While we've been overwhelmed with astronomical news from the AAS
meetings this week, meanwhile back at the NASA ranch,
Administrator Mike Griffin appears to be on his way to riding
off into the sunset.
He and all other political appointees from the Bush
administration have submitted their letters of resignation as a
matter of course, but it's not expected that Griffin will be
asked to stay on. Even though family
and friends of Griffin's have been petitioning to
keep him on board, all indications are that Griffin will be
replaced. His resignation is effective Jan. 20, the day Barack
Obama is sworn in as the new president of the US. There are some
lists developing of potential replacements. The trouble is, as
happens most of the time, many of these lists are complete
Cowing over at NASA Watch is
trying to keep track of it all, sorting out real from
not-so-real. Then there's another list, at Obamanasa.gov –
and nothing about the authenticity of this site can be found —
where you can actually vote for who you think would best serve
as the new head of NASA. And guess who is currently (as of 11:30
am CST) leading the vote count: our very own good friend Phil
Plait, the Bad Astronomer. Right
now he has a comfortable lead (2,614 to 695) over – you'll never
guess: Wil Wheaton, aka Wesley Crusher on Star Trek the Next
Generation. OK, you're probably seeing the legitimacy of this
list. But it's fun, nonetheless, to speculate. So who is really in
the running for the NASA Administrator job?
Charles Bolden. A former astronaut who, if chosen, would be the
first black NASA administrator. He currently seems to lead the
list of potential candidates.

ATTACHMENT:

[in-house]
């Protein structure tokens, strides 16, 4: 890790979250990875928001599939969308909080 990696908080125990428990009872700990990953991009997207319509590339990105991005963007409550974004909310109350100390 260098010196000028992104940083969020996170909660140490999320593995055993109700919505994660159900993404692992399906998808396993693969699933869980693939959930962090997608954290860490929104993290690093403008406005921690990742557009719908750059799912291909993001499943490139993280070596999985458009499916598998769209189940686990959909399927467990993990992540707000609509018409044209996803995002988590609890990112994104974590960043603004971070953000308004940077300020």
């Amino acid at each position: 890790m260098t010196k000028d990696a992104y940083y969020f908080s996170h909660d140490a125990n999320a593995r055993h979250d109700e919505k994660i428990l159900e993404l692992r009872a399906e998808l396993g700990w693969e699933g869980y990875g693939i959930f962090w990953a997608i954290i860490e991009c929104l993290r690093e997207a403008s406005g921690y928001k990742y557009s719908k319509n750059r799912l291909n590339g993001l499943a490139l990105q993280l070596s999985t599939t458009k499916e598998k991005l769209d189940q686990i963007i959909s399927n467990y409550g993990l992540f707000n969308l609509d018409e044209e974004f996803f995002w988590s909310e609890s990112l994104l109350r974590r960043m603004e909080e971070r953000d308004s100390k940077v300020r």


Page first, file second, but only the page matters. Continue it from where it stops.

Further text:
Pete Worden. Currently the Director of NASA's Ames Research
Center, was Commander, 50th Space Wing, at Air Force Space
Command, and a professor of Astronomy at the University of
Sally Ride. The first American woman to fly in space in 1983.
She served on the commissions that investigated both the
Challenger and Columbia accidents, and wrote an editorial in
support of Obama during the presidential election.
Alan Stern. The principal investigator the New Horizons mission
to Pluto. He was the associate administrator for the
Science Mission Directorate at NASA headquarters, but left
abruptly, and later criticized NASA for ongoing cost overruns in
space and planetary science missions.
Wesley Huntress. A former NASA space science chief, was key in
getting the Hubble Space Telescope and
the Galileo probe to Jupiter launched.
Scott Hubbard. Known for turning around NASA's Mars program
after back-to-back failures in the late 1990s, Hubbard was a key
member of the Columbia Accident Investigation Board. He went on
to serve as a director of NASA's Ames Research Center before
leaving the agency for academia.
Don't think this isn’t a big decision for Obama. The Government
Accountability Office rated the impending retirement of NASA's
shuttle orbiter fleet as one of the top 13 issues the new
president will have to deal with, and deal with soon. The
administration is expected to nominate new NASA leadership
before making any significant decisions regarding U.S. space
policy and the future of the human spaceflight program.
So, who do you think should be the next NASA Administrator?